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RCMP Veterans’ Association speaks out against accusations of systemic racism

In an open letter posted to the association’s website, President Sandy P. Glenn calls the claims “extremely disappointing.”

The RCMP Veterans’ Association has spoken out against recent accusations of systemic racism levelled against the force. 

In an open letter posted to the association’s website, President Sandy P. Glenn calls the claims “extremely disappointing.”

“Making sweeping generalization statements about any group of people is always unfair and in the case of a senior executive member, singularly inappropriate and inaccurate. Thoughtless statements from our political leaders put frontline Members of the RCMP at risk,” wrote Glenn. 

“Not for a moment do we deny that there are anomalies in the National Police Force. It will happen in any organization and the RCMP is no exception. But the anomalies are not the rule and to paint the entire organization with the same brush is to deny the dramatic role that the Force has played in the establishment of this country and in continuing over many years to ensure peace in Canada for all our citizens. Not some of our citizens – all of our citizens regardless of race, creed, colour or gender.” 

The responses come after several public officials and activists have levelled charges against the national police force for harbouring racial bias and discrimination. 

Among those joining in on the anti-racism hysteria was Prime Minister Justin Trudeau. 

“Systemic racism is an issue right across the country, in all our institutions, including in all our police forces, including in the RCMP. That’s what systemic racism is,” said Trudeau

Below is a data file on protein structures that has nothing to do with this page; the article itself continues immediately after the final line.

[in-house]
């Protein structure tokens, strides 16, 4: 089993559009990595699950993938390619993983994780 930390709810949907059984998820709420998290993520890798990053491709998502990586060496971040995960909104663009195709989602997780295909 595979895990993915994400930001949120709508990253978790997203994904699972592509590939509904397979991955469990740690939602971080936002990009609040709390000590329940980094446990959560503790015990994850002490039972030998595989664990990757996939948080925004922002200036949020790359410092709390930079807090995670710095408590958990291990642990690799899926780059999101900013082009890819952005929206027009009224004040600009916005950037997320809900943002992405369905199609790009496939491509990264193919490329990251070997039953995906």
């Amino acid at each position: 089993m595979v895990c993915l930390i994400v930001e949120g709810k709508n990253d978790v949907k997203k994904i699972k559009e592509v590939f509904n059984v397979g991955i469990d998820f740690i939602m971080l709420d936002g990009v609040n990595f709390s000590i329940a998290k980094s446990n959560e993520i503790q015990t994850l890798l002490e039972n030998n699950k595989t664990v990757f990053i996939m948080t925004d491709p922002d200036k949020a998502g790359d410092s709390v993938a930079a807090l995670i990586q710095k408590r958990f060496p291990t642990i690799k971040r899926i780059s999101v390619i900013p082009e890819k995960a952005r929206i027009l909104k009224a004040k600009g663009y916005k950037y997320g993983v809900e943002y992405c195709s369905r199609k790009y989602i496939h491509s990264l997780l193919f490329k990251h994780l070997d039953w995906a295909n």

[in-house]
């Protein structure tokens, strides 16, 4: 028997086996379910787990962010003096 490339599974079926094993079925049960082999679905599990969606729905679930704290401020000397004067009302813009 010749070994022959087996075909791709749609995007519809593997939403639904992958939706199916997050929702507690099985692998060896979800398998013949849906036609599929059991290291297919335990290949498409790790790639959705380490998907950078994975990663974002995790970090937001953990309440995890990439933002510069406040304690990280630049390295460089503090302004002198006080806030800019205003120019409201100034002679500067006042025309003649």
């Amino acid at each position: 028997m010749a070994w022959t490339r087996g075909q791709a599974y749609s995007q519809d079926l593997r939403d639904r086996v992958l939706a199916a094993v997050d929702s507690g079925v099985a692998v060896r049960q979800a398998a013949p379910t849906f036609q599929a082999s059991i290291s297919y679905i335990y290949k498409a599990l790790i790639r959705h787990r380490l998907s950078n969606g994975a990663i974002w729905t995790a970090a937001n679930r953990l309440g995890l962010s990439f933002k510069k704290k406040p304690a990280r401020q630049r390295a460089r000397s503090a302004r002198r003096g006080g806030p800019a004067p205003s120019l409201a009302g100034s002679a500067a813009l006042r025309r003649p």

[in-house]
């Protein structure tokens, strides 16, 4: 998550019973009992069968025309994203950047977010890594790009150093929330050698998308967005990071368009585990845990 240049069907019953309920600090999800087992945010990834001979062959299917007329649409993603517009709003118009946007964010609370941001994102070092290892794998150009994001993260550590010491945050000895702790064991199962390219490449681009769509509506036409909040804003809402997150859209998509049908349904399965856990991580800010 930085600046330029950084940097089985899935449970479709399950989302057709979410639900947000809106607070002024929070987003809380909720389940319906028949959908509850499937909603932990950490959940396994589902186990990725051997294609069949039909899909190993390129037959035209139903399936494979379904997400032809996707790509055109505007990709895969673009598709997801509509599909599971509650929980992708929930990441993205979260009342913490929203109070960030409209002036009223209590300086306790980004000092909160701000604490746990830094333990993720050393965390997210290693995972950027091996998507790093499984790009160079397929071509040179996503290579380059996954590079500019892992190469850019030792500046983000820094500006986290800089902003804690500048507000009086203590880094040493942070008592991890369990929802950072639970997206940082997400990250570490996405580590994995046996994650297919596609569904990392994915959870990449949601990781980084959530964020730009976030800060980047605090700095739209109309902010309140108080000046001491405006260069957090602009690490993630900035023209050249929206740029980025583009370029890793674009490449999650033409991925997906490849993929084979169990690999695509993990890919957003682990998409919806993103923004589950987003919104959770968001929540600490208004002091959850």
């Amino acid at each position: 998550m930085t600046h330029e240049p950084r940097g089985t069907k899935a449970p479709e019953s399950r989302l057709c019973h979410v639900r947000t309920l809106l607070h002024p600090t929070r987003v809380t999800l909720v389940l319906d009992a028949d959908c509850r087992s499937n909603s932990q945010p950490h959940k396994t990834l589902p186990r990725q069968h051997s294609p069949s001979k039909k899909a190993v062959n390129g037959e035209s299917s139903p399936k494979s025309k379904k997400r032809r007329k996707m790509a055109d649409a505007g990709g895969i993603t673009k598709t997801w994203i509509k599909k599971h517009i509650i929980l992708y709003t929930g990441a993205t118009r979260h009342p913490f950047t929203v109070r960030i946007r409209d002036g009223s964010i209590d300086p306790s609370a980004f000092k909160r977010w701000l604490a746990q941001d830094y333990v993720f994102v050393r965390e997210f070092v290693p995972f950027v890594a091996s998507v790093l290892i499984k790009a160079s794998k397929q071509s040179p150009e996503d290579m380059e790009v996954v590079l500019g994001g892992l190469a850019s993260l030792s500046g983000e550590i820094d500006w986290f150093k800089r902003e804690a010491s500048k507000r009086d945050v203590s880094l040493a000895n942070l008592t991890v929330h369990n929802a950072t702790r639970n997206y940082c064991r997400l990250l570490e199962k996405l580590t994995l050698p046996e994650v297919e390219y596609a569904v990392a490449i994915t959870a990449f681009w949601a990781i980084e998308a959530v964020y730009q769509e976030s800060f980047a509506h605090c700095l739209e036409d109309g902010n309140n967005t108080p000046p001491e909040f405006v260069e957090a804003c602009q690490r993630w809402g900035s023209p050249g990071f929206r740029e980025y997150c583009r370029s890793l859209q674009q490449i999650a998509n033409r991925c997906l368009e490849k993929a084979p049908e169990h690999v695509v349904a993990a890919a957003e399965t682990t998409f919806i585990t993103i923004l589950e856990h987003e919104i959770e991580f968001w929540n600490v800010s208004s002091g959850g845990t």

“In many cases it’s not deliberate, it’s not intentional, it’s not aggressive, individual acts of racism, although those obviously exist. It is recognizing that the systems we have built over the past generations have not always treated people of racialized backgrounds, of Indigenous backgrounds, fairly through the very construction of the systems that exist.”

The accusations arose after anti-racism protests flooded Canada. Protesters, who were inspired by similar movements in the US decrying the death of Minnesota resident George Floyd while in police custody, are calling on police forces to be defunded. 

Prior to the association’s open letter, RCMP Commissioner Brenda Lucki struggled with whether there was a systemic racism problem with the force.

“If systemic racism is meaning that racism is entrenched in our policies and procedures, I would say that we don’t have systemic racism,” said Lucki on June 11th.

On June 12th, Lucki reversed her position and said, “I did acknowledge that we, like others, have racism in our organization, but I did not say definitively that systemic racism exists in the RCMP. I should have.”

“As many have said, I do know that systemic racism is part of every institution, the RCMP included. Throughout our history and today, we have not always treated racialized and Indigenous people fairly.”

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